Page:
SBD/April 8, 2014/Sports in Society

Tennessee Legislature Votes To Eliminate "Jock Tax" For NHL, NBA Players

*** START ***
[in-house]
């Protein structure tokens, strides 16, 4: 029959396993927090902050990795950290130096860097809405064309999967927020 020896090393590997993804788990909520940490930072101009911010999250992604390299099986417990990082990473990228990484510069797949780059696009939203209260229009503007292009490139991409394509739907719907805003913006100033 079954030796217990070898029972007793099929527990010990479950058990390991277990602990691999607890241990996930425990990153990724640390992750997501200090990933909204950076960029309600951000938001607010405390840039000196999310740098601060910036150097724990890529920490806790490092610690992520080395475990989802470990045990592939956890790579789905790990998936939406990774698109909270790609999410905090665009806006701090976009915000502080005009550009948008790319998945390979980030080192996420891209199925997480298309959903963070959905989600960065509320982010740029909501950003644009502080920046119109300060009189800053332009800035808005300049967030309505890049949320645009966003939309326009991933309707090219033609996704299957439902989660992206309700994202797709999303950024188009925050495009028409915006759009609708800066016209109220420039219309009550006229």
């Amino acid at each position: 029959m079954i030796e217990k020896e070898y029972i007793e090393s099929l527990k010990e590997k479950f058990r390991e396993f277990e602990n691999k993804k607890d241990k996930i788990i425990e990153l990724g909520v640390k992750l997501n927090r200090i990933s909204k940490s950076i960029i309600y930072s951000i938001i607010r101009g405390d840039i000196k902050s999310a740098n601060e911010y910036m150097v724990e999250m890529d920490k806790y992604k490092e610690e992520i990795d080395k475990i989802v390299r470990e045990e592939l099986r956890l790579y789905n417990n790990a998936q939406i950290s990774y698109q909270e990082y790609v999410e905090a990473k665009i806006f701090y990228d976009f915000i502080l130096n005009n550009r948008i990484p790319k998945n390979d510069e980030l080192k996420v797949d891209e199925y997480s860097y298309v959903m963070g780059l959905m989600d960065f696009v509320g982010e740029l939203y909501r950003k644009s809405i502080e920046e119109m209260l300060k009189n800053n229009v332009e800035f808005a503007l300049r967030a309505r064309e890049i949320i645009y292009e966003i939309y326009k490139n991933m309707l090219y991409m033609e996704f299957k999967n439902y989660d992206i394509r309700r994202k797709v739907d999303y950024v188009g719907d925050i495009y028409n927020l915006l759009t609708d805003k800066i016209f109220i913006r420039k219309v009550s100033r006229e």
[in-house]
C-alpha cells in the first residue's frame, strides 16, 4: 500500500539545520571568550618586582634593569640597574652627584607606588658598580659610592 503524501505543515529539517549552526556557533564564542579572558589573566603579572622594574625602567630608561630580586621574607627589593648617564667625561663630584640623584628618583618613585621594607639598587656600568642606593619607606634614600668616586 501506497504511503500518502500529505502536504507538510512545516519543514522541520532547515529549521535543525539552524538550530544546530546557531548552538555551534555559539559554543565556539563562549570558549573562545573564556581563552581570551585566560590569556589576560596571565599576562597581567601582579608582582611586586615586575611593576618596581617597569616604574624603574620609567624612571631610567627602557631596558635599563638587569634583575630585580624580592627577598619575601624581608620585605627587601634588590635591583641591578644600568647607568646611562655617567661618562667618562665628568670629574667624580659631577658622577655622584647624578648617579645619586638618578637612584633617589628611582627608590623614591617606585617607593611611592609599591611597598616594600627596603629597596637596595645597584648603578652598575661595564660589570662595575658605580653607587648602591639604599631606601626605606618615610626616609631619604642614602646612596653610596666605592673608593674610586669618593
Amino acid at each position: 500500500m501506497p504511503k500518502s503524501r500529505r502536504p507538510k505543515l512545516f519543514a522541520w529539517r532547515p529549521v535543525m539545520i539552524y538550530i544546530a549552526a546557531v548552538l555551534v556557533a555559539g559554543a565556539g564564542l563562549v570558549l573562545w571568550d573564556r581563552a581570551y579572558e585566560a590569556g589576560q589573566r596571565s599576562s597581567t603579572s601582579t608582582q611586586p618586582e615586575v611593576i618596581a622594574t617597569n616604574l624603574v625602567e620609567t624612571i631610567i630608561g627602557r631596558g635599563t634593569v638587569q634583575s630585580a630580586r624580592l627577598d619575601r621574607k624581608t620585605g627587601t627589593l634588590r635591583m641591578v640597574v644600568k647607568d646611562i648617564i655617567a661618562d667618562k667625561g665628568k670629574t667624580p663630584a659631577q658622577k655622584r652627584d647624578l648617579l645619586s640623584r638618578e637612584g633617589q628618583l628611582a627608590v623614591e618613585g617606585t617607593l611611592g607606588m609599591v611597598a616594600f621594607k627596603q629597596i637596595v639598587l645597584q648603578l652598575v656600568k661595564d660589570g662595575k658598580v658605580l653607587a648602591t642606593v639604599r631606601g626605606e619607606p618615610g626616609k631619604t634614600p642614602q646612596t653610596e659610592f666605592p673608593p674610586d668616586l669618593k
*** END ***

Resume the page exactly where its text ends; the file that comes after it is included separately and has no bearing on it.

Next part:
The Tennessee legislature yesterday "abolished the special tax professional hockey and basketball players pay when they play" in the state, according to Nate Rau of the Nashville TENNESSEAN. NHL players will see the "so-called jock tax" end once it is signed by Gov. Bill Haslam. However, NBA players will see it "continue for two more years." Athletes under the current law "pay $2,500 per game when they play in Tennessee up to $7,500" annually. The revenue has "ultimately been forwarded to the owners" of the Predators and Grizzlies "for the purpose of bringing more events to their arenas." The NHL and NHLPA -- in the most recent update to their CBA -- "agreed team owners would pay the tax for their players." Predators Holdings LLC pays the maximum $7,500 for its own players, but has "continued to benefit from the taxes paid by visiting players" (Nashville TENNESSEAN, 4/8). In N.Y., Mary Pilon notes "many states" charge athletes a tax when they visit for games, but Tennessee was "the only state" that charged a flat rate. Athletes "at the lower end of professional pay scales were in some cases actually losing money over all when they played in Tennessee." Grizzlies execs "had defended the arrangement, saying that money generated by the tax helped their arena ... draw top concert performers and stay competitive with rival arenas." The Predators "had supported a jock tax, but changed course and backed a repeal" (N.Y. TIMES, 4/8).

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